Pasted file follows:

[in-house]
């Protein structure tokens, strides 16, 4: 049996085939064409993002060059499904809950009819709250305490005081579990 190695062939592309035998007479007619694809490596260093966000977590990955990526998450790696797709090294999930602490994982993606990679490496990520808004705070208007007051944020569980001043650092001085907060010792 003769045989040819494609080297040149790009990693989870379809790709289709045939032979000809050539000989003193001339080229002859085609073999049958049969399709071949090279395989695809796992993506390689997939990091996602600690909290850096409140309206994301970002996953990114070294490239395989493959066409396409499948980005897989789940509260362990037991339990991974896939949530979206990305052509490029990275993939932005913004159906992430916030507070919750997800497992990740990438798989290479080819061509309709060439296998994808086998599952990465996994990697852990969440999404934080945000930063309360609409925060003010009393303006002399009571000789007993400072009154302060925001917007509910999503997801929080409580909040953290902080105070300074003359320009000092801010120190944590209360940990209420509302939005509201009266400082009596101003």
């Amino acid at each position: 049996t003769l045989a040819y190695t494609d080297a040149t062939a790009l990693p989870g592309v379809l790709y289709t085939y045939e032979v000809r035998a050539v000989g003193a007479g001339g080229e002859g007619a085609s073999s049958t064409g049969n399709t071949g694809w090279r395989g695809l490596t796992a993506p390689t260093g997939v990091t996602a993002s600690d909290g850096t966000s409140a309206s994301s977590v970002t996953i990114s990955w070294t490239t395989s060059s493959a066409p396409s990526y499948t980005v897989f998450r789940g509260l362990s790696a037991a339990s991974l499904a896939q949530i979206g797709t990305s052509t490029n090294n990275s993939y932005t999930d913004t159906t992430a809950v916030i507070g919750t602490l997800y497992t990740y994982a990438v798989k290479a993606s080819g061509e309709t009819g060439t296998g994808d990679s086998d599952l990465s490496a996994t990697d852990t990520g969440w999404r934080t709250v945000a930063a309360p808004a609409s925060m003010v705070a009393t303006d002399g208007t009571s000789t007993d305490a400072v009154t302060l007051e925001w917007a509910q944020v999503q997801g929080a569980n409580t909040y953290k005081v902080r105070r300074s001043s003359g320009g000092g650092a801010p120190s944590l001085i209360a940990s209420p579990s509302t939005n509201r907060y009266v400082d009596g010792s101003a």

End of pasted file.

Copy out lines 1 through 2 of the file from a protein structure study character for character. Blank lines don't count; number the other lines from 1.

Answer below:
[in-house]
């Protein structure tokens, strides 16, 4: 049996085939064409993002060059499904809950009819709250305490005081579990 190695062939592309035998007479007619694809490596260093966000977590990955990526998450790696797709090294999930602490994982993606990679490496990520808004705070208007007051944020569980001043650092001085907060010792 003769045989040819494609080297040149790009990693989870379809790709289709045939032979000809050539000989003193001339080229002859085609073999049958049969399709071949090279395989695809796992993506390689997939990091996602600690909290850096409140309206994301970002996953990114070294490239395989493959066409396409499948980005897989789940509260362990037991339990991974896939949530979206990305052509490029990275993939932005913004159906992430916030507070919750997800497992990740990438798989290479080819061509309709060439296998994808086998599952990465996994990697852990969440999404934080945000930063309360609409925060003010009393303006002399009571000789007993400072009154302060925001917007509910999503997801929080409580909040953290902080105070300074003359320009000092801010120190944590209360940990209420509302939005509201009266400082009596101003």